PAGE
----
Black musicians weren’t just band members; they led groups to stardom as well. Duke Ellington is synonymous with jazz, and it was always that way, even in the genre’s infancy. Others were recognized and revered for their instrumental abilities — such as Jelly Roll Morton, Count Basie, Nat King Cole, Coleman Hawkins, Fats Waller — and the list goes on.
Of course, who could forget about the history made by singers Billie Holiday and Ella Fitzgerald? Lady Day got her first big break by providing vocals for Benny Goodman, while the First Lady of Song was acclaimed for her incredible singing as part of the Chick Webb Orchestra. When he died, she took over the band, renamed it Ella and Her Famous Orchestra, and produced dozens of hits. Both women were integral to the pop music of the 1950s when they were at Verve.
The motion picture industry was another aspect of society that proved instrumental for blacks.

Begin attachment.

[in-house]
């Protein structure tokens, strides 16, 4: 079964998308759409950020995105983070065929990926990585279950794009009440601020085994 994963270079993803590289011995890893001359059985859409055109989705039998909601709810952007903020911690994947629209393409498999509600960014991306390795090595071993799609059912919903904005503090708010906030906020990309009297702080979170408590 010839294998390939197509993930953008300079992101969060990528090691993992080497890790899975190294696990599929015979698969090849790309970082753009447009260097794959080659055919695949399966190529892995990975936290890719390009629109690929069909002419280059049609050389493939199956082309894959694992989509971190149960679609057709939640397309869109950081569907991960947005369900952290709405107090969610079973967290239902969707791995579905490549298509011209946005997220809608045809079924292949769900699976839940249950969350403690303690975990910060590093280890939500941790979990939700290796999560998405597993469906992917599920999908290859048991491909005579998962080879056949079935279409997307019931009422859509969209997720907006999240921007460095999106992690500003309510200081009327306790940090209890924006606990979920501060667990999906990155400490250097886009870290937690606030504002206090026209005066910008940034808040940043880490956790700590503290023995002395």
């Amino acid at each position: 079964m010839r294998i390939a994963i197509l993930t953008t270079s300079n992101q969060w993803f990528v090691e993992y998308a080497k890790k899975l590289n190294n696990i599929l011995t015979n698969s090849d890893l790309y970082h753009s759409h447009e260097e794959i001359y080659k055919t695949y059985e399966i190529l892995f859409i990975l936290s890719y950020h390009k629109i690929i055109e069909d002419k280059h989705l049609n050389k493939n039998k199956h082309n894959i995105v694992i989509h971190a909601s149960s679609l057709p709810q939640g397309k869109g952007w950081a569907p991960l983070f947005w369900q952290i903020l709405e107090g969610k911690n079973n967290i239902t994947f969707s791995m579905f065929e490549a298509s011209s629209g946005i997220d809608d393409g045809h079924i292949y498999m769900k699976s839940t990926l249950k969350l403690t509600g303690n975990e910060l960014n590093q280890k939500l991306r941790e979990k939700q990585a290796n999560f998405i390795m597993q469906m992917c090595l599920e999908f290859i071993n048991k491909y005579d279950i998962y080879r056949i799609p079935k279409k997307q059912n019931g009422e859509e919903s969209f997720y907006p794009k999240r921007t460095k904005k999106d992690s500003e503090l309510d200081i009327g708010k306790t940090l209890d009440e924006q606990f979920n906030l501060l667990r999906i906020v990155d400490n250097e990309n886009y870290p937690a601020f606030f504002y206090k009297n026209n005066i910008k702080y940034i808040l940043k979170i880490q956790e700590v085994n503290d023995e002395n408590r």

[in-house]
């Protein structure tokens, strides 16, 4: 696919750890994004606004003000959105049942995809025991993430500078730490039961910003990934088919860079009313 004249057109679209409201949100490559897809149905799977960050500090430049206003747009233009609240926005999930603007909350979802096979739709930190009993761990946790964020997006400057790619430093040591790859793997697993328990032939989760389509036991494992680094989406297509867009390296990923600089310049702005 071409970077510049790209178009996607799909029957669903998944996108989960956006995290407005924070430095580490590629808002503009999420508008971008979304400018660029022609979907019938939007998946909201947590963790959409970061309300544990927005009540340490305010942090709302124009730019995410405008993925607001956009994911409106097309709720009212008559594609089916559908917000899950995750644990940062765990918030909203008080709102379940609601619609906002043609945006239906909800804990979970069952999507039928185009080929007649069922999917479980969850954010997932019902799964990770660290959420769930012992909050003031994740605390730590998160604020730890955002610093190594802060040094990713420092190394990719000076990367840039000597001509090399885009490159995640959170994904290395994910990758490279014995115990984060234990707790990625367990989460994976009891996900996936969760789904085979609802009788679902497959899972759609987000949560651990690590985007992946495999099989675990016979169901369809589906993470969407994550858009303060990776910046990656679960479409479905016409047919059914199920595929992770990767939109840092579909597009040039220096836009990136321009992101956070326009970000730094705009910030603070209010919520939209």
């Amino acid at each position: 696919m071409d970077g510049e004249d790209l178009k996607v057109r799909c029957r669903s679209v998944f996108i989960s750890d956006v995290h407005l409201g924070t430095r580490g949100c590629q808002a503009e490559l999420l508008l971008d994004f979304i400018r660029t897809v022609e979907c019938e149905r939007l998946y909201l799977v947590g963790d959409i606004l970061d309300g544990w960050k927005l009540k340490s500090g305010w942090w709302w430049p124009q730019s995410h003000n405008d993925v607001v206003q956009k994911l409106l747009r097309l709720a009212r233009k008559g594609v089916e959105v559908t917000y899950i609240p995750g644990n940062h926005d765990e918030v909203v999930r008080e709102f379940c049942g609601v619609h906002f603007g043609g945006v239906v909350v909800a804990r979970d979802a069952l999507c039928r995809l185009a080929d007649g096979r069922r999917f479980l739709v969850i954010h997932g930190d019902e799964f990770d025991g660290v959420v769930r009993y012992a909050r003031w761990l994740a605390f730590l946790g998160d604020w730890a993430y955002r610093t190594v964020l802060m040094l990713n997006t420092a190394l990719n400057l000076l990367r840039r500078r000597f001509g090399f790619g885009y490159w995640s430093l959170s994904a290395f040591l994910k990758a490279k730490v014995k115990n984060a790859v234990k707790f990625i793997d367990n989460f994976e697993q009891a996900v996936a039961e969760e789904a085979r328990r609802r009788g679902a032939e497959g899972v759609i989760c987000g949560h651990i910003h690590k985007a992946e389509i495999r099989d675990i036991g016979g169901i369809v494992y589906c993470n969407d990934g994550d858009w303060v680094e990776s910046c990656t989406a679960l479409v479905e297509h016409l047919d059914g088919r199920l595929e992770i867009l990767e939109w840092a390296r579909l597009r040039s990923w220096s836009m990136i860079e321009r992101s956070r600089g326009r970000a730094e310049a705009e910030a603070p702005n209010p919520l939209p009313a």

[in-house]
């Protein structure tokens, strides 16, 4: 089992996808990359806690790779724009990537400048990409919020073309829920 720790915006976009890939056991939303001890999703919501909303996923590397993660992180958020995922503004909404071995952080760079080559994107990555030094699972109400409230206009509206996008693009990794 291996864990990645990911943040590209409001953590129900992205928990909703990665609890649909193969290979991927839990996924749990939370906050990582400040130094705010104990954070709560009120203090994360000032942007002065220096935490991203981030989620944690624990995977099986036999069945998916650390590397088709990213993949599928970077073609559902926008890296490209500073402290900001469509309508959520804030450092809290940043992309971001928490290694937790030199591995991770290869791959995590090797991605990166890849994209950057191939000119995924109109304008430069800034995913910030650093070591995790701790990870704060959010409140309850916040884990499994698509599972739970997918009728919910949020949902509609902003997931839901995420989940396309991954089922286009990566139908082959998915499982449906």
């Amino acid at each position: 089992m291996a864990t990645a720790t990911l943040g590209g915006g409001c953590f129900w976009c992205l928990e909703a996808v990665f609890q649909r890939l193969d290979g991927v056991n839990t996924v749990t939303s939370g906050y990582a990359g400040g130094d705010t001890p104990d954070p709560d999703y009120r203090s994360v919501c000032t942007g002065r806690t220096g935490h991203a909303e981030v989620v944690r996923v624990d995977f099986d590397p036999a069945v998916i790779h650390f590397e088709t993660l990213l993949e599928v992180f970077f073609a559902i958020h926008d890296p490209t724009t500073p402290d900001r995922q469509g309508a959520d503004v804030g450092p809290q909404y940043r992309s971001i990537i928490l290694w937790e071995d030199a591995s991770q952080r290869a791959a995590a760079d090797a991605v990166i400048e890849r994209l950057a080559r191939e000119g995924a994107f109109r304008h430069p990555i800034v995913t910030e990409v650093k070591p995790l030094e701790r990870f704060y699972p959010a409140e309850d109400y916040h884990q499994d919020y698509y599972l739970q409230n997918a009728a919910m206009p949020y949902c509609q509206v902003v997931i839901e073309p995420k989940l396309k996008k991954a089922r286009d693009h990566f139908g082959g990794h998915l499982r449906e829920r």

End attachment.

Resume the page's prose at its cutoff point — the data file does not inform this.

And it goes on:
Hollywood afforded black thespians and filmmakers innumerable prospects, beginning in the silent era and throughout the early years of the talkie generation. While the entertainment industry did embrace the minstrel variety, the studios also gave the green light to all-black projects, and actors got serious or prominent parts in major films that featured the likes of Clark Gable, Jack Benny, Humphrey Bogart, and Claudette Colbert.
During the Golden Age of cinema, the silver screen produced such pioneering stars as director Oscar Micheaux, singer Dorothy Dandridge, comedian Eddie Anderson, and actor James Edwards. Hattie McDaniel made history for being the first black Oscar winner for her role in Gone With the Wind. Through their body of work, these men and women were able to break away from the over-the-top characters famously played by Stepin Fetchit and Willie Best.
The same trends were found on the stage, with Orson Welles directing all-black productions of Shakespeare plays, including Macbeth. Many cast members, such as Canada Lee, would go on to find success in Hollywood and always credited Welles for helping their careers.